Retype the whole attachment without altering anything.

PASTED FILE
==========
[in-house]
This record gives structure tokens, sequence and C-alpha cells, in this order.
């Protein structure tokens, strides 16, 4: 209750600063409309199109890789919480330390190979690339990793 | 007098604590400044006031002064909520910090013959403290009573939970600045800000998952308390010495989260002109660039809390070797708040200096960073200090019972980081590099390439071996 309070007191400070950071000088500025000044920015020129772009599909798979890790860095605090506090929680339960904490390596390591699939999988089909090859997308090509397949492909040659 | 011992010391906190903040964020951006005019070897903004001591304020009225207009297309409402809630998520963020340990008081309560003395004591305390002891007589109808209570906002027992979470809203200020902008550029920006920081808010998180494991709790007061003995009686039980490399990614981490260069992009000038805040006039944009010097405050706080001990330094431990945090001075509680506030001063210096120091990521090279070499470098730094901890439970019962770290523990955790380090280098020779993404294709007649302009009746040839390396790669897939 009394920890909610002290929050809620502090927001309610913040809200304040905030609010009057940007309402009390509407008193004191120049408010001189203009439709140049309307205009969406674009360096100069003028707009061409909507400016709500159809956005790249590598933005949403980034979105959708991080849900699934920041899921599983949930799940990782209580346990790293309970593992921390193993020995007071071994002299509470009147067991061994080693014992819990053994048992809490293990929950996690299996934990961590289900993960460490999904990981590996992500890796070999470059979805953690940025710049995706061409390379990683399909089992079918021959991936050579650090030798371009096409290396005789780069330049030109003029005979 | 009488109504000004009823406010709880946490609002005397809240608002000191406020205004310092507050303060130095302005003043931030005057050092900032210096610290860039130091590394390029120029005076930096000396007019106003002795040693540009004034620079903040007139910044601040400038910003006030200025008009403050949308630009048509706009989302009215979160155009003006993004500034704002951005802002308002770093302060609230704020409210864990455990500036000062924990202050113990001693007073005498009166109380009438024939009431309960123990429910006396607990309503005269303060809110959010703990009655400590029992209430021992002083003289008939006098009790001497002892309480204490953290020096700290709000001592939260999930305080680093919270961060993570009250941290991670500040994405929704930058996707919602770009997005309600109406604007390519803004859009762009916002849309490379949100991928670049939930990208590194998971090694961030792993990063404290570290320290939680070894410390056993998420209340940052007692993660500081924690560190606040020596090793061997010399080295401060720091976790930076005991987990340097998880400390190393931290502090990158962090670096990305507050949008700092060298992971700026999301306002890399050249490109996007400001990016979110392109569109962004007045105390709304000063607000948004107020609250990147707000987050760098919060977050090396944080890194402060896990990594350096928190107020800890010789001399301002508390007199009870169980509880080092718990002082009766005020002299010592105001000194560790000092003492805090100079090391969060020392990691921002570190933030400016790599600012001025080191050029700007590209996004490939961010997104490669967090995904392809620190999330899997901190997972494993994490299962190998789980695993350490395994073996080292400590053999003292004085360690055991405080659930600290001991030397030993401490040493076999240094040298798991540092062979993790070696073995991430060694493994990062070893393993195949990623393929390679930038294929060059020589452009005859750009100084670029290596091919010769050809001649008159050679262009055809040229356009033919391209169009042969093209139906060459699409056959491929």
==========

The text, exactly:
[in-house]
This record gives structure tokens, sequence and C-alpha cells, in this order.
């Protein structure tokens, strides 16, 4: 209750600063409309199109890789919480330390190979690339990793 | 007098604590400044006031002064909520910090013959403290009573939970600045800000998952308390010495989260002109660039809390070797708040200096960073200090019972980081590099390439071996 309070007191400070950071000088500025000044920015020129772009599909798979890790860095605090506090929680339960904490390596390591699939999988089909090859997308090509397949492909040659 | 011992010391906190903040964020951006005019070897903004001591304020009225207009297309409402809630998520963020340990008081309560003395004591305390002891007589109808209570906002027992979470809203200020902008550029920006920081808010998180494991709790007061003995009686039980490399990614981490260069992009000038805040006039944009010097405050706080001990330094431990945090001075509680506030001063210096120091990521090279070499470098730094901890439970019962770290523990955790380090280098020779993404294709007649302009009746040839390396790669897939 009394920890909610002290929050809620502090927001309610913040809200304040905030609010009057940007309402009390509407008193004191120049408010001189203009439709140049309307205009969406674009360096100069003028707009061409909507400016709500159809956005790249590598933005949403980034979105959708991080849900699934920041899921599983949930799940990782209580346990790293309970593992921390193993020995007071071994002299509470009147067991061994080693014992819990053994048992809490293990929950996690299996934990961590289900993960460490999904990981590996992500890796070999470059979805953690940025710049995706061409390379990683399909089992079918021959991936050579650090030798371009096409290396005789780069330049030109003029005979 | 009488109504000004009823406010709880946490609002005397809240608002000191406020205004310092507050303060130095302005003043931030005057050092900032210096610290860039130091590394390029120029005076930096000396007019106003002795040693540009004034620079903040007139910044601040400038910003006030200025008009403050949308630009048509706009989302009215979160155009003006993004500034704002951005802002308002770093302060609230704020409210864990455990500036000062924990202050113990001693007073005498009166109380009438024939009431309960123990429910006396607990309503005269303060809110959010703990009655400590029992209430021992002083003289008939006098009790001497002892309480204490953290020096700290709000001592939260999930305080680093919270961060993570009250941290991670500040994405929704930058996707919602770009997005309600109406604007390519803004859009762009916002849309490379949100991928670049939930990208590194998971090694961030792993990063404290570290320290939680070894410390056993998420209340940052007692993660500081924690560190606040020596090793061997010399080295401060720091976790930076005991987990340097998880400390190393931290502090990158962090670096990305507050949008700092060298992971700026999301306002890399050249490109996007400001990016979110392109569109962004007045105390709304000063607000948004107020609250990147707000987050760098919060977050090396944080890194402060896990990594350096928190107020800890010789001399301002508390007199009870169980509880080092718990002082009766005020002299010592105001000194560790000092003492805090100079090391969060020392990691921002570190933030400016790599600012001025080191050029700007590209996004490939961010997104490669967090995904392809620190999330899997901190997972494993994490299962190998789980695993350490395994073996080292400590053999003292004085360690055991405080659930600290001991030397030993401490040493076999240094040298798991540092062979993790070696073995991430060694493994990062070893393993195949990623393929390679930038294929060059020589452009005859750009100084670029290596091919010769050809001649008159050679262009055809040229356009033919391209169009042969093209139906060459699409056959491929």